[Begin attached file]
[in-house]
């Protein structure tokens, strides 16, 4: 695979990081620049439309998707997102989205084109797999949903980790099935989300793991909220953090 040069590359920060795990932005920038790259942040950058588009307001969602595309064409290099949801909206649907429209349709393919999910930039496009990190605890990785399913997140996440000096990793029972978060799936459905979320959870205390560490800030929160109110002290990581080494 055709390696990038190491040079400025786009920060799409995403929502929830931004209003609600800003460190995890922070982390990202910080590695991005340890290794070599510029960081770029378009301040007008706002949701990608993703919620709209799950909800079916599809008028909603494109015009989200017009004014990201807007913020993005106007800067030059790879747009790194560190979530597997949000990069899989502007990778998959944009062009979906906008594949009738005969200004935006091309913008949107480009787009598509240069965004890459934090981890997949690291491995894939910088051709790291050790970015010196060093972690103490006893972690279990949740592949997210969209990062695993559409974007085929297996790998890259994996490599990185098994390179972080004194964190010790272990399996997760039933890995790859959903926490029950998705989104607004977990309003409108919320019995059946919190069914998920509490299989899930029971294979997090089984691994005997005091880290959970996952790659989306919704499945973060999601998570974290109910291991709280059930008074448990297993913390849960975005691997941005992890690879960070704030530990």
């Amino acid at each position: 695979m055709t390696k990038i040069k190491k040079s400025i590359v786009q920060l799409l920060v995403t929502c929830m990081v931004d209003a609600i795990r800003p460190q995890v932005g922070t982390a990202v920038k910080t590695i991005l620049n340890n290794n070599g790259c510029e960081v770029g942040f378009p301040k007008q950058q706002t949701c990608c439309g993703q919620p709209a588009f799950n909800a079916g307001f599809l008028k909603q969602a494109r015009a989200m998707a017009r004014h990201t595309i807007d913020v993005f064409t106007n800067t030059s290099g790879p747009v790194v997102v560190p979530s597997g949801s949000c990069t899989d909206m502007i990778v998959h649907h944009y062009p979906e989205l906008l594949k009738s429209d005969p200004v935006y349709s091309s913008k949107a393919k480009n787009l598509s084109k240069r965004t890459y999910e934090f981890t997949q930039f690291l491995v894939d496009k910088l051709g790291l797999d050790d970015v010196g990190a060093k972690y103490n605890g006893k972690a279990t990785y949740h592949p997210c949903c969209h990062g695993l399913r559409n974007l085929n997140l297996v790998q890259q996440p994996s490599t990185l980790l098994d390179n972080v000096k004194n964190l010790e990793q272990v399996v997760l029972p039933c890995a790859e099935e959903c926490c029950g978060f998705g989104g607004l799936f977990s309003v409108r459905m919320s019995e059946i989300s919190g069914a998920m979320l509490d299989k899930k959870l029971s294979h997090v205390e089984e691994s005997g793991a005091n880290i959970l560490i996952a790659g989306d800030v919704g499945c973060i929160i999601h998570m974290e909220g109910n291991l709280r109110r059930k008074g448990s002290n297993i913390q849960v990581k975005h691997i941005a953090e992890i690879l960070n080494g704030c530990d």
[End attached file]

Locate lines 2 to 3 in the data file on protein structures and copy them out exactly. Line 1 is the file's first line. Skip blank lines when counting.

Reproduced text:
């Protein structure tokens, strides 16, 4: 695979990081620049439309998707997102989205084109797999949903980790099935989300793991909220953090 040069590359920060795990932005920038790259942040950058588009307001969602595309064409290099949801909206649907429209349709393919999910930039496009990190605890990785399913997140996440000096990793029972978060799936459905979320959870205390560490800030929160109110002290990581080494 055709390696990038190491040079400025786009920060799409995403929502929830931004209003609600800003460190995890922070982390990202910080590695991005340890290794070599510029960081770029378009301040007008706002949701990608993703919620709209799950909800079916599809008028909603494109015009989200017009004014990201807007913020993005106007800067030059790879747009790194560190979530597997949000990069899989502007990778998959944009062009979906906008594949009738005969200004935006091309913008949107480009787009598509240069965004890459934090981890997949690291491995894939910088051709790291050790970015010196060093972690103490006893972690279990949740592949997210969209990062695993559409974007085929297996790998890259994996490599990185098994390179972080004194964190010790272990399996997760039933890995790859959903926490029950998705989104607004977990309003409108919320019995059946919190069914998920509490299989899930029971294979997090089984691994005997005091880290959970996952790659989306919704499945973060999601998570974290109910291991709280059930008074448990297993913390849960975005691997941005992890690879960070704030530990």
């Amino acid at each position: 695979m055709t390696k990038i040069k190491k040079s400025i590359v786009q920060l799409l920060v995403t929502c929830m990081v931004d209003a609600i795990r800003p460190q995890v932005g922070t982390a990202v920038k910080t590695i991005l620049n340890n290794n070599g790259c510029e960081v770029g942040f378009p301040k007008q950058q706002t949701c990608c439309g993703q919620p709209a588009f799950n909800a079916g307001f599809l008028k909603q969602a494109r015009a989200m998707a017009r004014h990201t595309i807007d913020v993005f064409t106007n800067t030059s290099g790879p747009v790194v997102v560190p979530s597997g949801s949000c990069t899989d909206m502007i990778v998959h649907h944009y062009p979906e989205l906008l594949k009738s429209d005969p200004v935006y349709s091309s913008k949107a393919k480009n787009l598509s084109k240069r965004t890459y999910e934090f981890t997949q930039f690291l491995v894939d496009k910088l051709g790291l797999d050790d970015v010196g990190a060093k972690y103490n605890g006893k972690a279990t990785y949740h592949p997210c949903c969209h990062g695993l399913r559409n974007l085929n997140l297996v790998q890259q996440p994996s490599t990185l980790l098994d390179n972080v000096k004194n964190l010790e990793q272990v399996v997760l029972p039933c890995a790859e099935e959903c926490c029950g978060f998705g989104g607004l799936f977990s309003v409108r459905m919320s019995e059946i989300s919190g069914a998920m979320l509490d299989k899930k959870l029971s294979h997090v205390e089984e691994s005997g793991a005091n880290i959970l560490i996952a790659g989306d800030v919704g499945c973060i929160i999601h998570m974290e909220g109910n291991l709280r109110r059930k008074g448990s002290n297993i913390q849960v990581k975005h691997i941005a953090e992890i690879l960070n080494g704030c530990d």